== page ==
The crisis is here, bringing worries about the economy, jobs and the future with it. It has also brought an end to price inflation. Last year, people throughout Europe were still suffering from inflation rates, and they developed strategies to deal with them. This also has effects on consumption.
Darker forecasts came from Joaquín Almunia, Commissioner for Economic and Monetary Affairs of the European Union, in his recent speech in Brussels. He said that Europe was currently fighting the “worst recession since the Second World War” and that 10% of workers would soon be unemployed, with the majority of EU states in massive debt. A positive side of the crisis is an end to soaring prices. The Commission expects inflation of only 0.5% in the current year, which is negligible compared to previous rates.
This has given consumers some breathing space, as the latest “Challenges of Europe” survey shows. This survey is carried out annually by GfK Marktforschung for the GfK Association (GfK Nürnberg e.V.). After a rise of 11 points in the last year, fear of rising prices fell considerably by 7 places to number 3 in the international ranking of worries. Today, significantly fewer Europeans than a year ago think that politicians should act urgently regarding purchasing power and inflation.
In the fast-moving consumer goods (FMCG) category, the inflation troubling consumers in many countries came to an end in August 2008. This was particularly noticeable for consumers hitting the shops in Germany.
Recently this has changed. Inflation between March 2008 and February 2009 was 4.5% on average, and in spring and summer it climbed to 6%. Inflation in France was similarly high at 4.8%. In other Western European countries, such as the Netherlands, Spain and Italy, the rate moved at around 5%. In Russia, however, consumers are still battling with rising prices. It is therefore not surprising that here, at 31%, a very high number of respondents worry about inflation, with the topic taking 1st place in the national ranking.
Throughout Europe, sales in the FMCG sector were largely stable in the months up to February 2009, but the consumer mood could be better in certain areas. In European Union countries, the Consumer Confidence Indicator has been falling since 2007, but at least the downward trend has now slowed.
Consumers learned long ago how to circumvent price increases. The strategies vary according to economic situation. To sum up, in all 8 countries surveyed people are buying but they are buying differently.
Western Europeans opt for “downtrading”, choosing the cheaper variants of products. These are the findings of international survey “Prices and the economy in Europe”, based on consumer data from the Europanel. This trend is most prominent in the UK, where, over the last year, consumers have been buying 4% more cheaply than one year previously – this reaction had the result that prices paid for food have increased by only 6%, as opposed to the relatively high inflation rate for food of almost 10%. Part two of the strategy in the UK is shop-hopping. British consumers have become less loyal, visiting on average 3.2 different shops per month in search of bargains. Overall, Western Europeans like diversity. The average German has 4.1 preferred retailers but seldom opts for cheaper alternatives within them. The downtrading figure is 0.5% in Germany.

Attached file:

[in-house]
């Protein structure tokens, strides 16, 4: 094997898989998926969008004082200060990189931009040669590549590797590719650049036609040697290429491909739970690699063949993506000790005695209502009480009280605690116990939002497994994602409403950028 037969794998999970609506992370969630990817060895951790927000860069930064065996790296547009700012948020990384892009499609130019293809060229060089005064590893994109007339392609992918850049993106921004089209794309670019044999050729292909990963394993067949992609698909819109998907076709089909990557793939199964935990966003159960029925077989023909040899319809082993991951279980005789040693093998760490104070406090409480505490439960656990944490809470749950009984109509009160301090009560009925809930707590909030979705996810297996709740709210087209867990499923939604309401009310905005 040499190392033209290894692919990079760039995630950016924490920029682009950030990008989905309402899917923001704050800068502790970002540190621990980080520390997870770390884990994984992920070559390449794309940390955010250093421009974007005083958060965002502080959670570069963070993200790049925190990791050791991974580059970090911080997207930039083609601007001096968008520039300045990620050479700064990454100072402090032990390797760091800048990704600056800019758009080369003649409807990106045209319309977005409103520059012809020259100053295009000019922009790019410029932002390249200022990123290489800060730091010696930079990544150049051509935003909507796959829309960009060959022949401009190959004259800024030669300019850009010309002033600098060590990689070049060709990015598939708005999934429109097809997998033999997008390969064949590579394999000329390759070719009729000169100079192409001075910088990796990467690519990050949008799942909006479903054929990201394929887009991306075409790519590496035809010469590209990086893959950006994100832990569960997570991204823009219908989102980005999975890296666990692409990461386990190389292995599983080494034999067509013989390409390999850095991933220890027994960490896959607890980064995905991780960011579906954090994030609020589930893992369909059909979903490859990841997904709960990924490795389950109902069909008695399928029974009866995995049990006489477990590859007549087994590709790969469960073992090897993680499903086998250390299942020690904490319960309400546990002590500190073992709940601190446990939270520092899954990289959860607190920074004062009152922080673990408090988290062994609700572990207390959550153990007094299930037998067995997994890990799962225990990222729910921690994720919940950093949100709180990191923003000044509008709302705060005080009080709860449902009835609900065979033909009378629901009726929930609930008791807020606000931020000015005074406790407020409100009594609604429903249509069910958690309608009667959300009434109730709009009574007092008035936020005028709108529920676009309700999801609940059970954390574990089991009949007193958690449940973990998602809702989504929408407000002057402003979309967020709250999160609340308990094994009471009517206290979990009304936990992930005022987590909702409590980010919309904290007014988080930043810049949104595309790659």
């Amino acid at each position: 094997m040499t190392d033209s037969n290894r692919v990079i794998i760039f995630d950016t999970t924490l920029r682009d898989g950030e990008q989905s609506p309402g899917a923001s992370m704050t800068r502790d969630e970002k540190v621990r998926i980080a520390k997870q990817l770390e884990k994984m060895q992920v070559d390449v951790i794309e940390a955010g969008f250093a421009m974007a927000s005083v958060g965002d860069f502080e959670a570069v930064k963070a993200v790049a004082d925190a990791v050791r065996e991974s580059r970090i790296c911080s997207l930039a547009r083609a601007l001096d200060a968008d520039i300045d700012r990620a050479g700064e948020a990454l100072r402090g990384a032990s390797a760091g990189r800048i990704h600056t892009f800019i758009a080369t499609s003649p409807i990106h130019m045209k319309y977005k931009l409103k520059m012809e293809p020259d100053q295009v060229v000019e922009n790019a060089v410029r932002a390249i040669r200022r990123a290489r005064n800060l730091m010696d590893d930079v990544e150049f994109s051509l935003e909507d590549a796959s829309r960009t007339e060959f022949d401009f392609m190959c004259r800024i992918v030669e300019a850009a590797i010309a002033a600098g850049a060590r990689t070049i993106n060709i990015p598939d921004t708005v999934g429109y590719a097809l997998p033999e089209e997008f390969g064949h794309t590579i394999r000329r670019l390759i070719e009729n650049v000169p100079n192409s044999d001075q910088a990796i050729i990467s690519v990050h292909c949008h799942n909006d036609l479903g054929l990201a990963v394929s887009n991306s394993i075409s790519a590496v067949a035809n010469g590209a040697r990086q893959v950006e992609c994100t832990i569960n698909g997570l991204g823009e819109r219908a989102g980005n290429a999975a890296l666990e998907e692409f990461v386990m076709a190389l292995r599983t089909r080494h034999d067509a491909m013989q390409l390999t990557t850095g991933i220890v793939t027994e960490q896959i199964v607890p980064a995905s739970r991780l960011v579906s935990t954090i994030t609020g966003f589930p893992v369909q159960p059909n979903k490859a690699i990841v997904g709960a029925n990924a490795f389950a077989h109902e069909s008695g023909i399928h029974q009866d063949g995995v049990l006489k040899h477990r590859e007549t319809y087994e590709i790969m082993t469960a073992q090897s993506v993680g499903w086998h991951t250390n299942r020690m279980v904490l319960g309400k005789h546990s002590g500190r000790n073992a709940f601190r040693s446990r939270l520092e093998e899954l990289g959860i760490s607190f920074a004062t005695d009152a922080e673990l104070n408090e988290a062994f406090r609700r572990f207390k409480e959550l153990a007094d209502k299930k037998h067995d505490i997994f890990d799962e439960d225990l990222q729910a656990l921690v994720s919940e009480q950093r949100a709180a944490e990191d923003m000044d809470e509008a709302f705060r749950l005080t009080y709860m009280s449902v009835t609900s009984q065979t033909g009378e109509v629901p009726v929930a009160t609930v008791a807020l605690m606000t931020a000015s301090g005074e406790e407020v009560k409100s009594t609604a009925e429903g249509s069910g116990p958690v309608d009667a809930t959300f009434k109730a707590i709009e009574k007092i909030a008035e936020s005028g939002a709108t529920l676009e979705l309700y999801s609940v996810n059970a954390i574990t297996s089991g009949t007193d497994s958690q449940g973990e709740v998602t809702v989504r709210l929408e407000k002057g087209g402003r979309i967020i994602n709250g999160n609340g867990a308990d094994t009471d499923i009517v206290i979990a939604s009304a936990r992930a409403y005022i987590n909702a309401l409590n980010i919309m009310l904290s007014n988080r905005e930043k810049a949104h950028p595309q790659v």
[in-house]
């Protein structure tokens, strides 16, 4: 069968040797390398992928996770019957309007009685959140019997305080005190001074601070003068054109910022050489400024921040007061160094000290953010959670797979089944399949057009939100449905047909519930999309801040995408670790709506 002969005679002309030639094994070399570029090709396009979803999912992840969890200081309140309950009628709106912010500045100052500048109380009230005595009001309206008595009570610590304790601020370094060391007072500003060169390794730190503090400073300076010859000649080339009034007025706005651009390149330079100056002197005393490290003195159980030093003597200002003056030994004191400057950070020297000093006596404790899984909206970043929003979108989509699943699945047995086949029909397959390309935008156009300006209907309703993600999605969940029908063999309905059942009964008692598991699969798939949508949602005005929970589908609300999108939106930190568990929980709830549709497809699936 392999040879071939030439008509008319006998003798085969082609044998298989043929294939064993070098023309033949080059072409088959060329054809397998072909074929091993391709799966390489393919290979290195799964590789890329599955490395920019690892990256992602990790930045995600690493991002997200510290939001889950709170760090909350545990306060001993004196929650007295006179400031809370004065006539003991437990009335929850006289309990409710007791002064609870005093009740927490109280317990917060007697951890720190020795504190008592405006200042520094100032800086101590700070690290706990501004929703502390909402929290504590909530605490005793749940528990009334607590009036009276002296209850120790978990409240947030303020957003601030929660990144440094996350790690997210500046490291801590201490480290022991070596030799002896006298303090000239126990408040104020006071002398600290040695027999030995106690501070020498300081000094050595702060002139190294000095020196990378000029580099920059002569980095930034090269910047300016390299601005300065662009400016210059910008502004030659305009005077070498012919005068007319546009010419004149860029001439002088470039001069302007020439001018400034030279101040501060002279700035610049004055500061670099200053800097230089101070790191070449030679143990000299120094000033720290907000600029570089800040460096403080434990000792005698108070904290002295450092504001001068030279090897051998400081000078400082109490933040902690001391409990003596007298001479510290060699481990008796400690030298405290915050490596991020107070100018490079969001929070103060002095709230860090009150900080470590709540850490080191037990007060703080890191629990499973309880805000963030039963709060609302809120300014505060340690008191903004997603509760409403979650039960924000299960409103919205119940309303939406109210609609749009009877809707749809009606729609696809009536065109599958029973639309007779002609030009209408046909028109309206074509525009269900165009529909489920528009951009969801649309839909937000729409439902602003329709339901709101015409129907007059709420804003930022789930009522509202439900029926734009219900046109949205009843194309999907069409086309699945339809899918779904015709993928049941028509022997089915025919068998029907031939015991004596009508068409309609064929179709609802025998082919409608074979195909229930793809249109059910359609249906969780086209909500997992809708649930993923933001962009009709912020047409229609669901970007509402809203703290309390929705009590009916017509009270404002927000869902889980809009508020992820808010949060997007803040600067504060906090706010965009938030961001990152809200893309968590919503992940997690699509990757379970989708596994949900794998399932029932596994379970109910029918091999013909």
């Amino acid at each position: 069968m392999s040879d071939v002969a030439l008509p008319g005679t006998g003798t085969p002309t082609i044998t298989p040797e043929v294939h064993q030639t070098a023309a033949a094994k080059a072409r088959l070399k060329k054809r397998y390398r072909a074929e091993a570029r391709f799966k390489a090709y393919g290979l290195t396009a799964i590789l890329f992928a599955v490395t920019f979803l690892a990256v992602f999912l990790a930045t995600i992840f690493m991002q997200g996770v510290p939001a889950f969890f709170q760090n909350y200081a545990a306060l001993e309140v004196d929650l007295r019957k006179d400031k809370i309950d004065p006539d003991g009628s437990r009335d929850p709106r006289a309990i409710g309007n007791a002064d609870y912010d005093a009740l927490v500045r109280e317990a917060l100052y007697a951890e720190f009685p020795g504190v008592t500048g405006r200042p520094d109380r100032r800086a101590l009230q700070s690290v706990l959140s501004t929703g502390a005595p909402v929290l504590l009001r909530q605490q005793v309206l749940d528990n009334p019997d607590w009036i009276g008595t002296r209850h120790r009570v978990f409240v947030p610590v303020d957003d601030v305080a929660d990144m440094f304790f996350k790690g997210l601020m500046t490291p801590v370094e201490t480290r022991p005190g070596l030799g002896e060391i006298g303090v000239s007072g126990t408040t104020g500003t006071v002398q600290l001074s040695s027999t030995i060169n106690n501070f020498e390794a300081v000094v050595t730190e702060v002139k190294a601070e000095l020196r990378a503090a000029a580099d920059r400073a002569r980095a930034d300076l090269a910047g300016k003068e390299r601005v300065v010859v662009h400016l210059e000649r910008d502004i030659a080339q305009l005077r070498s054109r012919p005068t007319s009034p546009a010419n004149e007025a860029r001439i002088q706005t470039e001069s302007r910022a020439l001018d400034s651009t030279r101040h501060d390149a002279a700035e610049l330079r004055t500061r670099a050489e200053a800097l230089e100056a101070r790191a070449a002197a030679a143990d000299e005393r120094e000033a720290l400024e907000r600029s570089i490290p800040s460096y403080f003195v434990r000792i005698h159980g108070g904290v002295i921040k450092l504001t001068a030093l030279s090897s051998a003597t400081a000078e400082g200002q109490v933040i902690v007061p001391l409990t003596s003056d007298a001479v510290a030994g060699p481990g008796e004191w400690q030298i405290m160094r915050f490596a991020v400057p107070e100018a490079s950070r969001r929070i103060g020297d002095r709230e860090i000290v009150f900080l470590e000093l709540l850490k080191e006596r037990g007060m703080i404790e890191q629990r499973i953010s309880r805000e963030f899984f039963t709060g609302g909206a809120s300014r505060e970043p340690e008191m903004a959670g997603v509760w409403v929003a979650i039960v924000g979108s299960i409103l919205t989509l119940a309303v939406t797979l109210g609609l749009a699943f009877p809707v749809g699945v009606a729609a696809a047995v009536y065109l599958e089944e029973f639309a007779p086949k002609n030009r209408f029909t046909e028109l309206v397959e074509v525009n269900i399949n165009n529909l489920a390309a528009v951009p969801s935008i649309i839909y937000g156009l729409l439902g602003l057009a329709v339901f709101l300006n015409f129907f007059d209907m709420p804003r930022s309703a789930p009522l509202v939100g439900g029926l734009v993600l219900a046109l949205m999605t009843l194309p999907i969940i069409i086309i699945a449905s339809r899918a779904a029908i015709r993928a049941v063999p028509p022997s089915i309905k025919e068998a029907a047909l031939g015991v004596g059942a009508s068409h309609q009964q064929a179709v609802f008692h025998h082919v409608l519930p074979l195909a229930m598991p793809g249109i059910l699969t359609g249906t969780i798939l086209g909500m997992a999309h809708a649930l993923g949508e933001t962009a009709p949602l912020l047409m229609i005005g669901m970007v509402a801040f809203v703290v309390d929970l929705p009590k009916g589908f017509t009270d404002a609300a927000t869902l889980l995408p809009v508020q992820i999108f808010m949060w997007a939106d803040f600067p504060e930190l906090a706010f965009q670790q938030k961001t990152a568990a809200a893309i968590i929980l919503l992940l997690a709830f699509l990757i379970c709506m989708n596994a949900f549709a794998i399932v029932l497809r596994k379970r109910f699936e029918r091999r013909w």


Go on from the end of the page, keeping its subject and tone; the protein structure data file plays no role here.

Eastern Germany is slightly different, as here consumers are spending significantly more on FMCGs than a year ago. In Russia, the uptrading factor rose by 5.5% from the previous year: more buyers, more expensive goods, fuller bags, and an inflation rate for food of an almost record leading rate of 14.1%. Last year, Russia still benefitted from a high oil price, but this is currently falling and the value of the ruble is going with it. Therefore, sales growth in the FMCG segment is in future more likely to be linked to high prices rather than consumer propensity to buy.
The rest of Europe can look forward to relatively low inflation, but people are concerned by a quite different problem: their country’s economic stability. While this factor did not enter the top 10 in last year’s “Challenges” evaluation, it now takes 2nd place behind unemployment, and it will certainly be the issue of jobs and the economy that shapes consumer mood this year. “No one is immune to the consequence of the crisis,” said Almunia, Commissioner for Economic and Monetary Affairs, in Brussels. The current price stability is at least a small reason to be cheerful.
Data source: the GfK Association (GfK-Nürnberg e.V.) (“Challenges of Europe” 2009), Europanel (cooperation between GfK and TNS, “Prices and the economy in Europe” survey April 2009) and Eurostat (Inflation)